As the date draws nearer for the Diageo Global finals in the UK (July 28 to August 1), World Class activity has been high around Latin America and the Caribbean as most countries involved in World Class have begun winding up their local competitions to decide which bartenders will represent the region. One man who has been present at most of the waves around the region is Paulo Figueiredo, regional brand ambassador for Diageo Reserve. We spoke to the energetic mixologist and bar management specialist about his observations this year and what improvements he has seen.


Paulo Figueiredo taking a sniff of a cocktail during the final wave of World Class Trinidad and Tobago in 2013. PHOTO: GuzzleCaribbean

GuzzleCaribbean: You travel around Latin America and the Caribbean overseeing and judging the World Class waves, how has the level of competition been this year?

Paulo Figueiredo: Every year we have seen improvement, some countries more than the others. Overall the level is better now without a doubt. Bartenders are getting more creative every day, not just creative but more technical, taking their day-to-day job more seriously. There are so many opportunities out there these days! In some countries some bartenders are as influential as Chefs. World Class, as a platform, is not just for bartenders; we focus on bar owners and customers. This triangle goes hand in hand. We can’t change the cocktail culture or take to the next level without engagement from the three parts.

GC: In 2012, Latin America and The Caribbean placed in the top 16, last year we placed in the top five. From what you’ve seen, do you think we have a chance of either winning this year?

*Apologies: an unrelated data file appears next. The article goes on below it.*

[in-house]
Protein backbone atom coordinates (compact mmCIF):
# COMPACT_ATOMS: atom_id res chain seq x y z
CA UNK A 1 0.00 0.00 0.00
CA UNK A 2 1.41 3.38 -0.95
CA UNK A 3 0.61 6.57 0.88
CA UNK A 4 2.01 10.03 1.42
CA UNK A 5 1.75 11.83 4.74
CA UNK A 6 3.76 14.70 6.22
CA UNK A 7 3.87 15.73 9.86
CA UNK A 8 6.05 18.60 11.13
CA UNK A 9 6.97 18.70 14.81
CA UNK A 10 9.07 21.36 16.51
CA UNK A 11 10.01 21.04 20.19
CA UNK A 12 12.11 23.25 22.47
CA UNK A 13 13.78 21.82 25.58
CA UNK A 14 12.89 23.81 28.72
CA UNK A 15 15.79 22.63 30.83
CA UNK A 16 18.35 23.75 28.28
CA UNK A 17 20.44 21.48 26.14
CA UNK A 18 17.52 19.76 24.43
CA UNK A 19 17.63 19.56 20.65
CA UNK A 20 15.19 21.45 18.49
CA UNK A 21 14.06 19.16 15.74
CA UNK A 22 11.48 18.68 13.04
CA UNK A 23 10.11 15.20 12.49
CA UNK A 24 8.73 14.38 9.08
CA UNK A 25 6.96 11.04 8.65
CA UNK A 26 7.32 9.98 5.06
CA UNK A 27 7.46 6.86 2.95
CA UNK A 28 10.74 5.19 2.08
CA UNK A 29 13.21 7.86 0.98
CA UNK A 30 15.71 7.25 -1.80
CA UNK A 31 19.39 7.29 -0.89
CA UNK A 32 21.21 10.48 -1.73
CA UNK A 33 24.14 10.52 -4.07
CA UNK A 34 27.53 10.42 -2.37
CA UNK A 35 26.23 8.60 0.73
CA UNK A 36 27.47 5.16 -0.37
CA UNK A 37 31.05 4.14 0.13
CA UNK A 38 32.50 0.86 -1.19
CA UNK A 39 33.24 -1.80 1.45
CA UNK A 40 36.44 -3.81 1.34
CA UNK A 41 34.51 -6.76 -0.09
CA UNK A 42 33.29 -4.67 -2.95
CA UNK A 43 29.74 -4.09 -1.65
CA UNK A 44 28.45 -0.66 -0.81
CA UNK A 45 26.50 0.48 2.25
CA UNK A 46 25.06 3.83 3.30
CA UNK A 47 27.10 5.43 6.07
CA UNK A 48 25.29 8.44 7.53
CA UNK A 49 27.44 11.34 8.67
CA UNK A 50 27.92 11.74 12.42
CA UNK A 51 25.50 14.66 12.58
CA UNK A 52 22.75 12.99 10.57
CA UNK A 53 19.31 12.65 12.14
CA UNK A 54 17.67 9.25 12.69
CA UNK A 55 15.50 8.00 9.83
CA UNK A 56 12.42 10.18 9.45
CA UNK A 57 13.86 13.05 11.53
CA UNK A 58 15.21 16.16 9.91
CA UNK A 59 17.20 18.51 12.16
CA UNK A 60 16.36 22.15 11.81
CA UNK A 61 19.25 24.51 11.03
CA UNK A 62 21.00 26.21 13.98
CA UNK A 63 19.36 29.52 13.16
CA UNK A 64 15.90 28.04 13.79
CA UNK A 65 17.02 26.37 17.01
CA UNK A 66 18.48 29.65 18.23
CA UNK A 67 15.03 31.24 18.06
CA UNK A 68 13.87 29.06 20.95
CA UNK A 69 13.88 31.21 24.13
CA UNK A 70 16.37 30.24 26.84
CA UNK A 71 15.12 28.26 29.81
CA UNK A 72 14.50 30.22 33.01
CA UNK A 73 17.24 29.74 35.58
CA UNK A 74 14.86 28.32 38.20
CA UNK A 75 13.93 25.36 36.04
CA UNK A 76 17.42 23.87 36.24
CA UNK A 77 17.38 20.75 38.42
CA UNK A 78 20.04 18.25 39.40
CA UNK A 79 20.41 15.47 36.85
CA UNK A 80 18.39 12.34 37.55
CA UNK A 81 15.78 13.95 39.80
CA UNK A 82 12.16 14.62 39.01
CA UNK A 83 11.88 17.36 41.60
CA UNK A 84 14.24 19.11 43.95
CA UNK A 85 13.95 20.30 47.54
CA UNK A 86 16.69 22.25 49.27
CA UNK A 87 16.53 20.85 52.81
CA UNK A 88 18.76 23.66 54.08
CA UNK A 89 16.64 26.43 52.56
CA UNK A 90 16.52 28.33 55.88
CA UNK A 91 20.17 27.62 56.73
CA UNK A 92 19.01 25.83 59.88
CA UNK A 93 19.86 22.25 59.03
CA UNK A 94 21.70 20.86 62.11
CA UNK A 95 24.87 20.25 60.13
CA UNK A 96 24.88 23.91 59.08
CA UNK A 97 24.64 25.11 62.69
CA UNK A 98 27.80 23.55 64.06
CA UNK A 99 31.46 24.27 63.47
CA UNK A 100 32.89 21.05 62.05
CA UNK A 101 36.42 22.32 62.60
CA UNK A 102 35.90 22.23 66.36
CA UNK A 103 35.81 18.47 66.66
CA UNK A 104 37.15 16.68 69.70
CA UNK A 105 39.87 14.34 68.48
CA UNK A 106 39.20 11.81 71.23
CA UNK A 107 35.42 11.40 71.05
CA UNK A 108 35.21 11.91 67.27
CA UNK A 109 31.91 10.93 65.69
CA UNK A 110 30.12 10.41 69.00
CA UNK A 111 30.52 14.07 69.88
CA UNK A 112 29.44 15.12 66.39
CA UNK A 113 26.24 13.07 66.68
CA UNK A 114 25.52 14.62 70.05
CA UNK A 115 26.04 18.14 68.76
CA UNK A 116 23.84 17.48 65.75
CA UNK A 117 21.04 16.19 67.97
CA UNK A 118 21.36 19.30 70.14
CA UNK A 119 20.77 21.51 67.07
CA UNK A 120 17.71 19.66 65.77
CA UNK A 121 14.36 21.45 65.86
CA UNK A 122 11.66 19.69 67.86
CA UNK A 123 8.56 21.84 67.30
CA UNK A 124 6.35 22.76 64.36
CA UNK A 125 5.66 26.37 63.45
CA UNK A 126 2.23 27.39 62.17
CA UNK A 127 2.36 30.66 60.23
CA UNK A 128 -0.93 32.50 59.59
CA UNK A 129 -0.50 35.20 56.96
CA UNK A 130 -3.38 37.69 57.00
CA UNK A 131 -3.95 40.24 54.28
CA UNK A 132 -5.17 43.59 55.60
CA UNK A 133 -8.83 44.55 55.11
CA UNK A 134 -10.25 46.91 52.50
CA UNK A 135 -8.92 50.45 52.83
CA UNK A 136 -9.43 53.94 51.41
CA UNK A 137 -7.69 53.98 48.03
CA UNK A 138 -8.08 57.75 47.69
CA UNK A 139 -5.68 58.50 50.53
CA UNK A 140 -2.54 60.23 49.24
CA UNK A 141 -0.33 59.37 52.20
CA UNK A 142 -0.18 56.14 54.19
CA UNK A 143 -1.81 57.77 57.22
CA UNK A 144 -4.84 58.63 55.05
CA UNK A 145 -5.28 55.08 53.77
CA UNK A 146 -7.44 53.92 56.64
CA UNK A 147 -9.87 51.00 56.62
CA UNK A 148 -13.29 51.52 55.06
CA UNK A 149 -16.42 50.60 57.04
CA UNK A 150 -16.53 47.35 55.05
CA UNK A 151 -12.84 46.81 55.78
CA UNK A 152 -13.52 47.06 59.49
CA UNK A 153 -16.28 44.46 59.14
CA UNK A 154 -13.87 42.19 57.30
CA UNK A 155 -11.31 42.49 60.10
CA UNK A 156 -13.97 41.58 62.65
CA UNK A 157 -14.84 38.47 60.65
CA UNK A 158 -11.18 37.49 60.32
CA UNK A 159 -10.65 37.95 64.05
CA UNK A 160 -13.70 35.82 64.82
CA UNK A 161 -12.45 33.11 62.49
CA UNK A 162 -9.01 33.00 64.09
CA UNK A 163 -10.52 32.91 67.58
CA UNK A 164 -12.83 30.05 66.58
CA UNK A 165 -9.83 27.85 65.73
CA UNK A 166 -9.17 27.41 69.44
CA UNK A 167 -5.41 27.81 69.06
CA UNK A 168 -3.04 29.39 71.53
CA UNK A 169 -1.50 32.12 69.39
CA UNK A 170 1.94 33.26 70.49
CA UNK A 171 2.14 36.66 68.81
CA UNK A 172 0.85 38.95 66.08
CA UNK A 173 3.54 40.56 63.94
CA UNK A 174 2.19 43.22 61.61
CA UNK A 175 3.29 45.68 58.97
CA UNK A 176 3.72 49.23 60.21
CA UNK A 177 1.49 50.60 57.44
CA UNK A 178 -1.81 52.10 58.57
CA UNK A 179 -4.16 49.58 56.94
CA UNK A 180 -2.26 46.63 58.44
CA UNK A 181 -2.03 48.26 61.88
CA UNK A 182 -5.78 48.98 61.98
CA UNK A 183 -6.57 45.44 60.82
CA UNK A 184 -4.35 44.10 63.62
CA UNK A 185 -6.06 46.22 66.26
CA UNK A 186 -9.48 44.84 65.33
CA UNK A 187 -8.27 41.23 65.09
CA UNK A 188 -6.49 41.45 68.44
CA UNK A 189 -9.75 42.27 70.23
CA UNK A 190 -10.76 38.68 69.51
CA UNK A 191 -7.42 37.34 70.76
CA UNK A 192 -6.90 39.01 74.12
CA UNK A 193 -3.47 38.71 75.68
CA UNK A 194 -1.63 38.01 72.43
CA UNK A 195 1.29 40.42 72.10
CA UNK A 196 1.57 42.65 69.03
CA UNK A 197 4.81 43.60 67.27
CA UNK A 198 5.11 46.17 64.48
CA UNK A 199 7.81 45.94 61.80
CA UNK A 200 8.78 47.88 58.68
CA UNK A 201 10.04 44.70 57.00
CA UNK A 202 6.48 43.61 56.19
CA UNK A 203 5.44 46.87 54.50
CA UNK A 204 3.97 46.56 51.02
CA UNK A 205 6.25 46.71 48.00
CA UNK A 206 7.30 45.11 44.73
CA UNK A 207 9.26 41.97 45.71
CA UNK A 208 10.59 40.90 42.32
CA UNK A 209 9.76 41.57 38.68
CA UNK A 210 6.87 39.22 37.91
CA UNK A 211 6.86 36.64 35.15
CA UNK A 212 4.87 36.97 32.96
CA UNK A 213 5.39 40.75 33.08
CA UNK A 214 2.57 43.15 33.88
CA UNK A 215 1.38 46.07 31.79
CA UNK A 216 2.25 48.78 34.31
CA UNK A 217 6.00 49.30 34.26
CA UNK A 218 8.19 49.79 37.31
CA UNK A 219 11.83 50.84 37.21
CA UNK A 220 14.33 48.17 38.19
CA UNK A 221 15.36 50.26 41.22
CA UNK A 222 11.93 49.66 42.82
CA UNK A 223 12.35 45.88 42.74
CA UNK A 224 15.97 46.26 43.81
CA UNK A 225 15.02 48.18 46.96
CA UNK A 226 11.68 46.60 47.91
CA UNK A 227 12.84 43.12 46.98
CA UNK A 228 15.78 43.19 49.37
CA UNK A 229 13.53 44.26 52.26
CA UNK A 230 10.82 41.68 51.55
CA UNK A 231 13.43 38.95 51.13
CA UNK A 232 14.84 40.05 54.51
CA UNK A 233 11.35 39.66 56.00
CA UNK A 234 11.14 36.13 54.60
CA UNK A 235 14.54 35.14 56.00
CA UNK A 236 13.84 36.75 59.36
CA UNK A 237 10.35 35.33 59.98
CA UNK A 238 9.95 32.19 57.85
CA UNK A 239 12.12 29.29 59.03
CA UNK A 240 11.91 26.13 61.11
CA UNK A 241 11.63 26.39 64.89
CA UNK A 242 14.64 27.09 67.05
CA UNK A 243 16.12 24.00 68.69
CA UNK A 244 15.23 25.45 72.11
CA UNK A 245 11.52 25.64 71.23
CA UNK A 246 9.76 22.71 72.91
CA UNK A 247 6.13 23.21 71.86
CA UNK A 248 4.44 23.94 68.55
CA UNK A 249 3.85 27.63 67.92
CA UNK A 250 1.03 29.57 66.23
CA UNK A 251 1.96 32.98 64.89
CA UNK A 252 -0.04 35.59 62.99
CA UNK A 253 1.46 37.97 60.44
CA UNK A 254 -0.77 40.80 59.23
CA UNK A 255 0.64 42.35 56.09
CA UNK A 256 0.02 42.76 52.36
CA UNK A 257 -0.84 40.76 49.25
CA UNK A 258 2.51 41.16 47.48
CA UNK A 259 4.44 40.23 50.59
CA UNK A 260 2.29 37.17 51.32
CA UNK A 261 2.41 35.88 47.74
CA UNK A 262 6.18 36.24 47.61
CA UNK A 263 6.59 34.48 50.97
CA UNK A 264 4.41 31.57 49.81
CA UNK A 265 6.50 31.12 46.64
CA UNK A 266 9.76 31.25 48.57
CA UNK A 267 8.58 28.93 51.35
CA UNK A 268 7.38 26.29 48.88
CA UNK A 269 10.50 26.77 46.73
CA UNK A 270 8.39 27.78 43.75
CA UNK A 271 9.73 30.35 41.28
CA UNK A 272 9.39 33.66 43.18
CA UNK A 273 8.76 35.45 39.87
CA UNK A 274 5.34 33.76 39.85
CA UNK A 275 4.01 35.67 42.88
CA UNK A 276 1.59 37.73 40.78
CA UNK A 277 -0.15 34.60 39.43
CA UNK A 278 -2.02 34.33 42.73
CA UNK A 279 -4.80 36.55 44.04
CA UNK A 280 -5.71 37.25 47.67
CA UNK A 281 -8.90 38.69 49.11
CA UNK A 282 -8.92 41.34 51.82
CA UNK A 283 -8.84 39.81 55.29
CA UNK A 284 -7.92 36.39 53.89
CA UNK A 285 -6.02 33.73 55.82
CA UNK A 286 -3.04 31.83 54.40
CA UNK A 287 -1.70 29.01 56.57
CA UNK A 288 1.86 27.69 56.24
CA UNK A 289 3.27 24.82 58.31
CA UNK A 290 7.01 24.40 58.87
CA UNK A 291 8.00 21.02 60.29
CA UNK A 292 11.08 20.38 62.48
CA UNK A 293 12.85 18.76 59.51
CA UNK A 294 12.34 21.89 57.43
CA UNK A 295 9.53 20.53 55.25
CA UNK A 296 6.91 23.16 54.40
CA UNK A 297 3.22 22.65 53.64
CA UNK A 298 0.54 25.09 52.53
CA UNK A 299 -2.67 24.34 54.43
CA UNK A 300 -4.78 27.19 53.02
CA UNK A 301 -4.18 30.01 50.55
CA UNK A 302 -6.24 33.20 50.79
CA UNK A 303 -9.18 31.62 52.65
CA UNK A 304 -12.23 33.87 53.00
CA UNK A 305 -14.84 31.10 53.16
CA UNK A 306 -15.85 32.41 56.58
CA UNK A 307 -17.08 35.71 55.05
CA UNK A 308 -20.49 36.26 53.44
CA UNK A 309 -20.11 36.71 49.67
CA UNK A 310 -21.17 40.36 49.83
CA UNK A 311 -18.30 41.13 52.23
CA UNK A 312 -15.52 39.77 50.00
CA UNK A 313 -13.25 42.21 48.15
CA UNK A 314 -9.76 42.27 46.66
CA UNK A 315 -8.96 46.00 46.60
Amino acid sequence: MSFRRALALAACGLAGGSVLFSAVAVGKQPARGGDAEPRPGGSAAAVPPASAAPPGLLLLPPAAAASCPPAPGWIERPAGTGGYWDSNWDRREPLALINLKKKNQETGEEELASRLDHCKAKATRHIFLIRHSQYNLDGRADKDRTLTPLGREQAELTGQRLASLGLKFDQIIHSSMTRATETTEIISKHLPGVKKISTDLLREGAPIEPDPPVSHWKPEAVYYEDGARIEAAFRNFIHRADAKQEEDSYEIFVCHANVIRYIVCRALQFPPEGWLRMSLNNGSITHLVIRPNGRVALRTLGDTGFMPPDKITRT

PF: Yes absolutely, that is all down to how bad do you want to win!

GC: Compared to Europe and Asia, what is the skill level of bartenders in Latin America and the Caribbean on a scale of 1 to 10?

PF: Ten without question! When you stand there we all have a shot! Nothing is impossible; it’s all down to how much effort you put in. This might sound extreme, but it all depends on how much effort you put in. We are as good as Asia, USA, Europe or Australia. The difference is that we are not so disciplined. That is not a bad thing; I guess we enjoy life more on this side of the world. Now if you want to win you will have to spend eight hours a day maybe even more, working on your techniques, thinking outside the box, planning, experimenting. Look at master Sommeliers, they give up their lives for one year and most fail and come back again, it’s all about dedication and passion. I will give you one example, Tim Philips (Global World Class winner 2012). He competed the first year and didn’t win, however, the second year he was ready. The main reason is that he spent one year preparing himself. He visualized the victory and it worked.

GC: Are you seeing improvements and in what areas?

PF: Techniques for sure, they are all improving on that, also creativity although I have seem a lot of “YouTube” bartenders. We need to find our own style on this side of the world, it will come I know that is just a matter of time.


Paulo with Stephon Scott of T&T, the Latin American and Caribbean regional winner of World Class 2012. PHOTO: GuzzleCaribbean

GC: In the Caribbean, Trinidad and Cayman Islands seem to be the leaders when it comes to World Class. Is the competition held in any other islands? If not, why? Are there plans to expand to any other islands?